In the chapter titled You Should Invest Like A Catholic Marries: For Life, of Mary Buffett's book "The Tao Of Warren Buffett", she has this to offer about Warren Buffett's approach to buy-and-hold investments:
Warren knows that if you view an investment decision from the perspective that you will never be able to undo it, you'll be certain to do your homework before taking the plunge. You wouldn't jump into a marriage without doing your research (dating) and discussing it with your advisers (your pals at the pub) and thinking long and hard about it…would you? Nor should you jump into an investment without knowing a lot about the company and making sure that you understand it. But it is the life part that really makes the money. Consider this: In 1973 Warren invested $11 million in The Washington Post Company (WPO), and he remains married to this investment even to this day, and over the thirty-three years that he has held on to it, it has grown to be worth $1.5 billion. The conviction to stay the course can bring heavenly rewards, as long as you have chosen the right one to begin with.
This sentiment closely correlates to the Buffett quote: "Invest as if the stock market will be closed for the next five years." It's a great mental exercise for determining a short list of stocks worth investing in. If I had to name the five companies that I think are most likely to be making profits 10 years from now, they would be: Exxon Mobil (XOM), Berkshire Hathaway (BRK.B), Coca-Cola (KO), Johnson & Johnson (JNJ), and Colgate-Palmolive (CL). They are fine firms with diversified income streams and very strong competitive advantages. Your list will most likely be different. But it's a great way to quickly gauge the strength of a firm's business model by trying to determine just how durable its competitive advantage may be. A durable moat is probably the single most important characteristic of a long-term investment.
Why is that? Because a durable moat has a very strong correlation with consistent profits that often grow at a rate greater than inflation. Many investors spend a lot of time trying to replicate the investment success of Warren Buffett, wondering how to recreate the investment returns of historically successful Berkshire Hathaway (BRK.A) investments like The Washington Post, Coca-Cola, American Express (AXP), and Gillette [now Procter & Gamble (PG)]. It's clear that the recipe for this investment success boiled down to two components: spending a lot of time identifying the excellent companies, and then spending a lot of time owning the same excellent companies.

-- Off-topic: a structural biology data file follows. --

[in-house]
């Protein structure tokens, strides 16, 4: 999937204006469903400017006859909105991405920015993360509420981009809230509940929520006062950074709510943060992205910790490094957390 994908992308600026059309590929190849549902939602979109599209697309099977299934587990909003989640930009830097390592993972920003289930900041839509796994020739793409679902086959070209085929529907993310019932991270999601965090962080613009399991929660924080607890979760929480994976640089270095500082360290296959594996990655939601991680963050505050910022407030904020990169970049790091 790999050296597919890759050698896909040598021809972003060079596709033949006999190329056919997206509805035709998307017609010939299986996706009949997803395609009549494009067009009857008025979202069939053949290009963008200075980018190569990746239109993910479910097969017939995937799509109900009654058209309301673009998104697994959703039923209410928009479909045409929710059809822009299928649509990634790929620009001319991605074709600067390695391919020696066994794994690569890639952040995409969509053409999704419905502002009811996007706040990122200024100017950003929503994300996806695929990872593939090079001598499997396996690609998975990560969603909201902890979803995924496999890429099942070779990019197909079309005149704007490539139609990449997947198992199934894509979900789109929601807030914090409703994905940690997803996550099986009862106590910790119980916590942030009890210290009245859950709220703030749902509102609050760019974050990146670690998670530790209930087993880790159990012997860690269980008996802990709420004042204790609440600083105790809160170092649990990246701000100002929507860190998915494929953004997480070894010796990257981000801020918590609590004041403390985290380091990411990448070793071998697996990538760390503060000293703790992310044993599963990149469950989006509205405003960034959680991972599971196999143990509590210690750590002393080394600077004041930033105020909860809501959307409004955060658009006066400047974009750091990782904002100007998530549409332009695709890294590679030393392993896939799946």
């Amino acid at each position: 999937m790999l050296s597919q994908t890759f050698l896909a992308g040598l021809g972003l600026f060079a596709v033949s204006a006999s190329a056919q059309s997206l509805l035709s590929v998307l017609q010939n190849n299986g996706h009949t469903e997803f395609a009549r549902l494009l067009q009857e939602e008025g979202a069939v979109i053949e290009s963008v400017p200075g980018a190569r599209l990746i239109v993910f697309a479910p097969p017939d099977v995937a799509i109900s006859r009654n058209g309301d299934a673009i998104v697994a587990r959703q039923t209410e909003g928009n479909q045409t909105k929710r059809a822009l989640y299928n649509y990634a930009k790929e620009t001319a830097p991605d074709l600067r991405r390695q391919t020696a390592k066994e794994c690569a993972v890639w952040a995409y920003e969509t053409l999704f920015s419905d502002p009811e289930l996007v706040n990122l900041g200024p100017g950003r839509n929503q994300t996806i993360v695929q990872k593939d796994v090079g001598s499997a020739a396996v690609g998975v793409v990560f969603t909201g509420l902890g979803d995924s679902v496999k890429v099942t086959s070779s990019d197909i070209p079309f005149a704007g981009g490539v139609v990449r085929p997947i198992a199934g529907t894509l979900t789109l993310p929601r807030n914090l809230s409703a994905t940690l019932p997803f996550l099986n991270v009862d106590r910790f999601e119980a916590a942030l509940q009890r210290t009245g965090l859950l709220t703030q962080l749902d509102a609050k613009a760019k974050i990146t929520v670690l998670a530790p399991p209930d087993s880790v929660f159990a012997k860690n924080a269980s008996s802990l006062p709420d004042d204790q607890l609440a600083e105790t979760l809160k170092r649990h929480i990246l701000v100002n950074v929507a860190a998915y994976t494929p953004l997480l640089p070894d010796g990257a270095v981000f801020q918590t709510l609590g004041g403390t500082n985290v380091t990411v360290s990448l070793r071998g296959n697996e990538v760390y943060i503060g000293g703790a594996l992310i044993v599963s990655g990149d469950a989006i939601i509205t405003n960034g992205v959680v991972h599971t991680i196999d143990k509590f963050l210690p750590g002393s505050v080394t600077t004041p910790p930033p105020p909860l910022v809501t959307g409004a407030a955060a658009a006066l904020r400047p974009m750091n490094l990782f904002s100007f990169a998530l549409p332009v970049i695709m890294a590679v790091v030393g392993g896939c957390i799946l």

This is the part where Buffett has truly differentiated himself as an investor. As the quote above says, it is the life part of the investment that makes the money. Time, time, time. It's about finding an excellent business and then holding onto it for 15, 20, even 30. It's especially helpful if the excellent company pays dividends. That way, you benefit no matter what prices do. If prices go up, you are making money as the net worth of your investment increases. If stock prices are going down, then you are reinvesting the dividends at lower prices, accumulating more shares, which means even more dividends and a larger claim on retained earnings. The lollapoolaza effect occurs when you look back later on the value of those reinvested dividends in the early years of the investment and the stretches of time when the stock trades at depressed prices.
Of course, most of us don't have the gumption to hold onto shares of any company for decades at a time. We get spooked at the wrong times. When we see shares fall 30%-40% during the financial crisis, we strongly consider selling, and often do so. My antidote for this impulse is to limit my investing universe to excellent companies. The best way to cope with a crisis is to know that the companies owned will emerge stronger once the troubled times pass. If you know your firm is making more and more profits each year, the thought of holding high-quality stocks through thick and thin becomes much more palatable. At that point, you can let the power of compounding work its magic.